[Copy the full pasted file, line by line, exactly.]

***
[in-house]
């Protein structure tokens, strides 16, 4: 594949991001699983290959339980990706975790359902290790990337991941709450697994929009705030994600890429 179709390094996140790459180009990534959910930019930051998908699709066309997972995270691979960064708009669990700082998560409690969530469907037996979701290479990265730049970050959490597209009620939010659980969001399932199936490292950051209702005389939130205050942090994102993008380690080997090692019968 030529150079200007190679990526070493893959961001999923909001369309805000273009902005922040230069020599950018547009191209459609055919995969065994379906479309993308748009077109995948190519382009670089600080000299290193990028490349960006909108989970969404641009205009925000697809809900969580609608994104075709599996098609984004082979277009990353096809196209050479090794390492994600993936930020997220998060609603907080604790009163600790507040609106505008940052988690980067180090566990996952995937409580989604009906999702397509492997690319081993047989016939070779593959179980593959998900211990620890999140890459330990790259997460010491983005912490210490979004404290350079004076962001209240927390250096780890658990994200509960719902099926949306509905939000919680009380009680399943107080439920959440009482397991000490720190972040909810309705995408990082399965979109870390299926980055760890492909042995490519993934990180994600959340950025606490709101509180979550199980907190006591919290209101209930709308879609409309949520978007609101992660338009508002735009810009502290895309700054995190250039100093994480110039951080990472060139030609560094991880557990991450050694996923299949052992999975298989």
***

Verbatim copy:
[in-house]
């Protein structure tokens, strides 16, 4: 594949991001699983290959339980990706975790359902290790990337991941709450697994929009705030994600890429 179709390094996140790459180009990534959910930019930051998908699709066309997972995270691979960064708009669990700082998560409690969530469907037996979701290479990265730049970050959490597209009620939010659980969001399932199936490292950051209702005389939130205050942090994102993008380690080997090692019968 030529150079200007190679990526070493893959961001999923909001369309805000273009902005922040230069020599950018547009191209459609055919995969065994379906479309993308748009077109995948190519382009670089600080000299290193990028490349960006909108989970969404641009205009925000697809809900969580609608994104075709599996098609984004082979277009990353096809196209050479090794390492994600993936930020997220998060609603907080604790009163600790507040609106505008940052988690980067180090566990996952995937409580989604009906999702397509492997690319081993047989016939070779593959179980593959998900211990620890999140890459330990790259997460010491983005912490210490979004404290350079004076962001209240927390250096780890658990994200509960719902099926949306509905939000919680009380009680399943107080439920959440009482397991000490720190972040909810309705995408990082399965979109870390299926980055760890492909042995490519993934990180994600959340950025606490709101509180979550199980907190006591919290209101209930709308879609409309949520978007609101992660338009508002735009810009502290895309700054995190250039100093994480110039951080990472060139030609560094991880557990991450050694996923299949052992999975298989």